Artemisinin Resistance plot: This Manhattan plot displays results of a genome-wide association studies (GWAS) in order to analyze artemisinin resistance. Each dot represents an amino acid change in the parasite’s genome and its location on chromosomes. The location of the dot on the y-axis shows how strongly that genetic change is associated with artemisinin resistance. We observe a kelch13 mutation with significant association with artemisinin resistance. We also identify mutations in other genes, arps10, fd, mdr2 and crt, that have associations with artemisinin resistance. Source: Genetic architecture of artemisinin-resistant Plasmodium falciparum, Nature Genetics 47, 226-234 (2015) doi: 10.1038 / ng.3189.
According to Prof. Chien, the drug’s production cost, which combines Imatinib and Artemisinin-Piperaquine drugs, is approximately 1 USD per tablet. With a 3-day treatment, it requires only 6 USD for a malaria patient to be completely cured.
The research team has applied for a priority international patent, and at the same time, has sought approval from the US Food and Drug Administration (FDA) regarding their new research finding.
Applying scientific achievements to serve humanity
Although the new drug can be considered a “panacea” that would save hundreds of millions of lives, the team states that they are willing to transfer this technology for no profit to any company that commits to distribute these drugs to places affected by malaria.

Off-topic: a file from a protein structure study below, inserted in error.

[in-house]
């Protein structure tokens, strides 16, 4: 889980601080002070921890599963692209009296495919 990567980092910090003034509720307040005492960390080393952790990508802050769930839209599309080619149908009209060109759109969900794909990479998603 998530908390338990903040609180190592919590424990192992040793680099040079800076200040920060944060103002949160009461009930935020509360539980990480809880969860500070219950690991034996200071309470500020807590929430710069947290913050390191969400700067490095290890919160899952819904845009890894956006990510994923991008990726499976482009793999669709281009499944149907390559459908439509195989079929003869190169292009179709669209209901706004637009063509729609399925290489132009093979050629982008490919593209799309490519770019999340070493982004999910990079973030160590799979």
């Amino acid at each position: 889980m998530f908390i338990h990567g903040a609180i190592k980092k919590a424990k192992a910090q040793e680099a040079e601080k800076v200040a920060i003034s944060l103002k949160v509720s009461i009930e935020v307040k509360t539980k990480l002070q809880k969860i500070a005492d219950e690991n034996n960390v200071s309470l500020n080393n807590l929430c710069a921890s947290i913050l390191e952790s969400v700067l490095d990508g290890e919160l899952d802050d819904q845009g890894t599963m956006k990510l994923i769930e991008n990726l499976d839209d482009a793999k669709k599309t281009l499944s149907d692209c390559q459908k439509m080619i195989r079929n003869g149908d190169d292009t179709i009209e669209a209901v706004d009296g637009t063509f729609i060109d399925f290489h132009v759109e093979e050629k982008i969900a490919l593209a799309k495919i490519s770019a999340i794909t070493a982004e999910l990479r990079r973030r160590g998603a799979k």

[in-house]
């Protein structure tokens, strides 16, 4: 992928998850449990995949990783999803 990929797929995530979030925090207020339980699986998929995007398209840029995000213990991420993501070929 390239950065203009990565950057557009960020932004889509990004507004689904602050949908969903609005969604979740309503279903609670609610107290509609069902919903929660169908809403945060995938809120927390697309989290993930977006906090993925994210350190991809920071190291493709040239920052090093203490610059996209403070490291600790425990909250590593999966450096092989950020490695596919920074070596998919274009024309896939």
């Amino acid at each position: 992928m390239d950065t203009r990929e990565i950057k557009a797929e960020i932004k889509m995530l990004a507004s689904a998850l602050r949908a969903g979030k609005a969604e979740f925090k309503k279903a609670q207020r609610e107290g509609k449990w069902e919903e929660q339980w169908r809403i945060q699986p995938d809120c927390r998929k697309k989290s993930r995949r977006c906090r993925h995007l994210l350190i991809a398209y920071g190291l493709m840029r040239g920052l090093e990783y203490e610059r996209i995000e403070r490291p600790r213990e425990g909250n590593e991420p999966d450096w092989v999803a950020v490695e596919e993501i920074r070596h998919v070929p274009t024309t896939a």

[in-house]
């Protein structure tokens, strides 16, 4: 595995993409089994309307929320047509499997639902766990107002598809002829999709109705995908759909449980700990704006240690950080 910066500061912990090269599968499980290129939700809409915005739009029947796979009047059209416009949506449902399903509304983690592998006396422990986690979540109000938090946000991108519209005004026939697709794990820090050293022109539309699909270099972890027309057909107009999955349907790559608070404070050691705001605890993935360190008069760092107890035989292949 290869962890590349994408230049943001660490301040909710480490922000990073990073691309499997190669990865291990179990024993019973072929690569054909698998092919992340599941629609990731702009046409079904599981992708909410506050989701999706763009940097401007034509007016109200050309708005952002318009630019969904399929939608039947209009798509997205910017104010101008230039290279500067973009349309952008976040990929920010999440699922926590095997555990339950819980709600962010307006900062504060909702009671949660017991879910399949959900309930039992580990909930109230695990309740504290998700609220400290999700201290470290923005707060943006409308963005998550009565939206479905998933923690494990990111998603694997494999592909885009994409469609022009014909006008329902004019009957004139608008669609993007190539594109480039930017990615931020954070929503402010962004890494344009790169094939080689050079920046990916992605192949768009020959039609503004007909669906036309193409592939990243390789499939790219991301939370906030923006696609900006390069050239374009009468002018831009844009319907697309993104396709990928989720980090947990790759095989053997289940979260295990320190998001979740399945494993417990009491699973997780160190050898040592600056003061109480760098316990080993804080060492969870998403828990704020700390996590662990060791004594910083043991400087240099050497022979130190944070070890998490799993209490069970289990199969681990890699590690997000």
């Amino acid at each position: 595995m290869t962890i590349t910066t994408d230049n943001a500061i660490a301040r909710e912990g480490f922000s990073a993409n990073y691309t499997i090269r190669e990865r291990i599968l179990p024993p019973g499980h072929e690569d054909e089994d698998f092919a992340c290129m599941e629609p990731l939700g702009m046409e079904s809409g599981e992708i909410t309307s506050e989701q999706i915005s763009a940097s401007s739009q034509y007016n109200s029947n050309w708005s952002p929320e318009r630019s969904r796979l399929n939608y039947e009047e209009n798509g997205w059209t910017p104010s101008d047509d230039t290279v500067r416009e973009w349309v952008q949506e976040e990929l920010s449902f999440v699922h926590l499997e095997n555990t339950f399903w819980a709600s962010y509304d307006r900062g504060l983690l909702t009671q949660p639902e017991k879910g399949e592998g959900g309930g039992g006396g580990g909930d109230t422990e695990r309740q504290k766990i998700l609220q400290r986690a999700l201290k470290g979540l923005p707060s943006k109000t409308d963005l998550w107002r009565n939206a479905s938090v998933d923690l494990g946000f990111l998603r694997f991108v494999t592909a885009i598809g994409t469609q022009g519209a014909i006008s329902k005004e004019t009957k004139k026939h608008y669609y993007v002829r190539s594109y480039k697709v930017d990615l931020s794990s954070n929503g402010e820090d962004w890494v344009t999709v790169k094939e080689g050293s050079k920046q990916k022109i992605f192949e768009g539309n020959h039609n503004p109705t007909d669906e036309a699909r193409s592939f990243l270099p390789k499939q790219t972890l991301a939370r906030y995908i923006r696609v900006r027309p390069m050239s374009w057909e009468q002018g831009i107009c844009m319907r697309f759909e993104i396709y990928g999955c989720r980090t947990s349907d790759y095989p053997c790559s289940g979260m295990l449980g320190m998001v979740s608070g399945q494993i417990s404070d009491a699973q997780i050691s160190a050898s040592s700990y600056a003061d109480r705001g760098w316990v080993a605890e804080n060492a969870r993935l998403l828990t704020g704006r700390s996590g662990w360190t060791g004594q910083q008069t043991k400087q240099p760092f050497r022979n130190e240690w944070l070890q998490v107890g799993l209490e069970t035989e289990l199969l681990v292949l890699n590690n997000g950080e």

Blood specimen collection training at the A-Tuc Village’s Medical Center, Huong Hoa District, Quang Tri Province
“Malaria patients are mostly poor people living in remote and isolated areas who tend to be disadvantaged in society. We hope that they can have a healthier and better life”, Prof. Chien shared.
According to Prof. Do Ngoc Minh, Vice Provost of VinUniversity, Prof. Chien and his international colleagues’ mindset of applying scientific achievements to serve humanity is in line with what VinUni pursues. At the moment, nearly 100% of VinUni professors and lecturers are collaborating with international scientists on joint research projects, which mostly aim to serve the community.
“Had VinUni’s projects not been widely applicable, community-centered or on par with international standards, we would not have been able to engage international scientists,” evaluated Prof. Minh.
Prof. Francesco Turrini (outermost left), Dr. Philip Low (2nd from left), Prof. Huynh Dinh Chien (3rd from left) and medical staff surveying the clinical trial location in A-Tuc Village, Huong Hoa, Quang Tri
As one of the world’s top 2% most influential researchers, Prof. Minh shared that at VinUni, teaching and research are equally important. Research not only helps create new knowledge for teaching, but also serves as inspiration for students. According to Prof. Minh, a VinUni “specialty”, which is unlike that of any other renowned institution, is the fact that students have the opportunity to take part in research projects led by professors and lecturers right from their first year. Instead of simply enjoying the fruits of research, students gain early exposure by directly taking part in this knowledge-creation process, giving them insight into the academic world.
According to Prof. Minh, individual growth is best achieved by learning from role models, which cannot be inorganically created.
Similarly, Prof. Chien believes that individuals without sufficient exposure would not be able to compete internationally. He also admits that his research achievements today would not be possible without his many decades of accompanying and learning from humanity’s “great minds”.